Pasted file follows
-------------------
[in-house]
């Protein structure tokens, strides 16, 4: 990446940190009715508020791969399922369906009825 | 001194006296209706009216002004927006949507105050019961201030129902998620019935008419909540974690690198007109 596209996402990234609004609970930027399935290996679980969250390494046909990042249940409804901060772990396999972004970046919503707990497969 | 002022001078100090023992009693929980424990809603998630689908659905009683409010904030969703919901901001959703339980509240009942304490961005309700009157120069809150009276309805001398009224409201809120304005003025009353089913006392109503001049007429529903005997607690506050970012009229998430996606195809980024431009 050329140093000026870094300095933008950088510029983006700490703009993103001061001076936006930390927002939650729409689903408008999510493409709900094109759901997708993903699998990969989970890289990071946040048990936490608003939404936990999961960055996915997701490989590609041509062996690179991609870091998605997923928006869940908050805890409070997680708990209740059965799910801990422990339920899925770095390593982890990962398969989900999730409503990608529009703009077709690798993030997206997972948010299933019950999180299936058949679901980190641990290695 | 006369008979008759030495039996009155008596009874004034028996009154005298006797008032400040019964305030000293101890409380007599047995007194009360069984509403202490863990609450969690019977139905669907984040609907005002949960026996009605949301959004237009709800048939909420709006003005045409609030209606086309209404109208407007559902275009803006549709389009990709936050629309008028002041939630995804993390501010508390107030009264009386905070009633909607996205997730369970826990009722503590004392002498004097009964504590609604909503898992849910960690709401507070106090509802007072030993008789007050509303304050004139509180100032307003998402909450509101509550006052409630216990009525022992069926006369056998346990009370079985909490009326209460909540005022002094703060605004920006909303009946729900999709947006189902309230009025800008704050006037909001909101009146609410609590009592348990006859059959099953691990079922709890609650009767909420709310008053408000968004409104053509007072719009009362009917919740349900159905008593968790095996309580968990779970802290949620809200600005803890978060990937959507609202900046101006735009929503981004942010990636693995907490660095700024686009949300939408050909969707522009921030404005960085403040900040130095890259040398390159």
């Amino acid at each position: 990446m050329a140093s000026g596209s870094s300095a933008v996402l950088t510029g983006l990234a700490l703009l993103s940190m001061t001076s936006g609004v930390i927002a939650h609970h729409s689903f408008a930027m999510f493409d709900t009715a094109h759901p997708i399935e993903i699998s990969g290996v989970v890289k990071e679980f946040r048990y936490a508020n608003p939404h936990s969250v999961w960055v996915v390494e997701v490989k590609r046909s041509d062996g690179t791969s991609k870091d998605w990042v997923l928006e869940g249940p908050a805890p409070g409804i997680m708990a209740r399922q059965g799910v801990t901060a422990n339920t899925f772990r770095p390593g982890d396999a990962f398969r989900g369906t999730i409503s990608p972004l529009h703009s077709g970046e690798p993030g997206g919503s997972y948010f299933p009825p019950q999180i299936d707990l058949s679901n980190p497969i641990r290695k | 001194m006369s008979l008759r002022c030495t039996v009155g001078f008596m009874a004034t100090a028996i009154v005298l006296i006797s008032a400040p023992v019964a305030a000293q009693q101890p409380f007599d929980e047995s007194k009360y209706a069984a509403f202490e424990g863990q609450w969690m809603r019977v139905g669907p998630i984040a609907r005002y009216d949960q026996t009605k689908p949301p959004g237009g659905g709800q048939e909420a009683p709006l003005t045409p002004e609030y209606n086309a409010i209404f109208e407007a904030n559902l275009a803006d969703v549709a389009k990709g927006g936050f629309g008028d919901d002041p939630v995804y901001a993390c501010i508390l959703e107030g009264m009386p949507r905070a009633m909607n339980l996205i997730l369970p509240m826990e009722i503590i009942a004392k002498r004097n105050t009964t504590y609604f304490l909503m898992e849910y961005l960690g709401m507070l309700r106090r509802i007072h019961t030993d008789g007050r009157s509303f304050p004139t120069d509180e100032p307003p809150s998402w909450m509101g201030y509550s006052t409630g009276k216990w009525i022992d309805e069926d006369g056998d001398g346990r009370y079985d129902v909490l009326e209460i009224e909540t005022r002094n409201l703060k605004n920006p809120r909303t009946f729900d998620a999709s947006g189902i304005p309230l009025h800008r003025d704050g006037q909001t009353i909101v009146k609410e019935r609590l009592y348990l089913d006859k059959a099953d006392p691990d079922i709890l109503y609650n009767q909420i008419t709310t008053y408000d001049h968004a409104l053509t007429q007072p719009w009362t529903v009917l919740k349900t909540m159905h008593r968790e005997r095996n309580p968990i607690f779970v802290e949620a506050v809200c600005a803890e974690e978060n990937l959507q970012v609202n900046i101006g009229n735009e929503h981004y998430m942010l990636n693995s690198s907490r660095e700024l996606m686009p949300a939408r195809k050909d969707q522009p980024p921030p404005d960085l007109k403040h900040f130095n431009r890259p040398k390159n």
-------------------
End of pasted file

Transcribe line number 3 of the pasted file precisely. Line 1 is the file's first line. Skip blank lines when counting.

């Amino acid at each position: 990446m050329a140093s000026g596209s870094s300095a933008v996402l950088t510029g983006l990234a700490l703009l993103s940190m001061t001076s936006g609004v930390i927002a939650h609970h729409s689903f408008a930027m999510f493409d709900t009715a094109h759901p997708i399935e993903i699998s990969g290996v989970v890289k990071e679980f946040r048990y936490a508020n608003p939404h936990s969250v999961w960055v996915v390494e997701v490989k590609r046909s041509d062996g690179t791969s991609k870091d998605w990042v997923l928006e869940g249940p908050a805890p409070g409804i997680m708990a209740r399922q059965g799910v801990t901060a422990n339920t899925f772990r770095p390593g982890d396999a990962f398969r989900g369906t999730i409503s990608p972004l529009h703009s077709g970046e690798p993030g997206g919503s997972y948010f299933p009825p019950q999180i299936d707990l058949s679901n980190p497969i641990r290695k | 001194m006369s008979l008759r002022c030495t039996v009155g001078f008596m009874a004034t100090a028996i009154v005298l006296i006797s008032a400040p023992v019964a305030a000293q009693q101890p409380f007599d929980e047995s007194k009360y209706a069984a509403f202490e424990g863990q609450w969690m809603r019977v139905g669907p998630i984040a609907r005002y009216d949960q026996t009605k689908p949301p959004g237009g659905g709800q048939e909420a009683p709006l003005t045409p002004e609030y209606n086309a409010i209404f109208e407007a904030n559902l275009a803006d969703v549709a389009k990709g927006g936050f629309g008028d919901d002041p939630v995804y901001a993390c501010i508390l959703e107030g009264m009386p949507r905070a009633m909607n339980l996205i997730l369970p509240m826990e009722i503590i009942a004392k002498r004097n105050t009964t504590y609604f304490l909503m898992e849910y961005l960690g709401m507070l309700r106090r509802i007072h019961t030993d008789g007050r009157s509303f304050p004139t120069d509180e100032p307003p809150s998402w909450m509101g201030y509550s006052t409630g009276k216990w009525i022992d309805e069926d006369g056998d001398g346990r009370y079985d129902v909490l009326e209460i009224e909540t005022r002094n409201l703060k605004n920006p809120r909303t009946f729900d998620a999709s947006g189902i304005p309230l009025h800008r003025d704050g006037q909001t009353i909101v009146k609410e019935r609590l009592y348990l089913d006859k059959a099953d006392p691990d079922i709890l109503y609650n009767q909420i008419t709310t008053y408000d001049h968004a409104l053509t007429q007072p719009w009362t529903v009917l919740k349900t909540m159905h008593r968790e005997r095996n309580p968990i607690f779970v802290e949620a506050v809200c600005a803890e974690e978060n990937l959507q970012v609202n900046i101006g009229n735009e929503h981004y998430m942010l990636n693995s690198s907490r660095e700024l996606m686009p949300a939408r195809k050909d969707q522009p980024p921030p404005d960085l007109k403040h900040f130095n431009r890259p040398k390159n």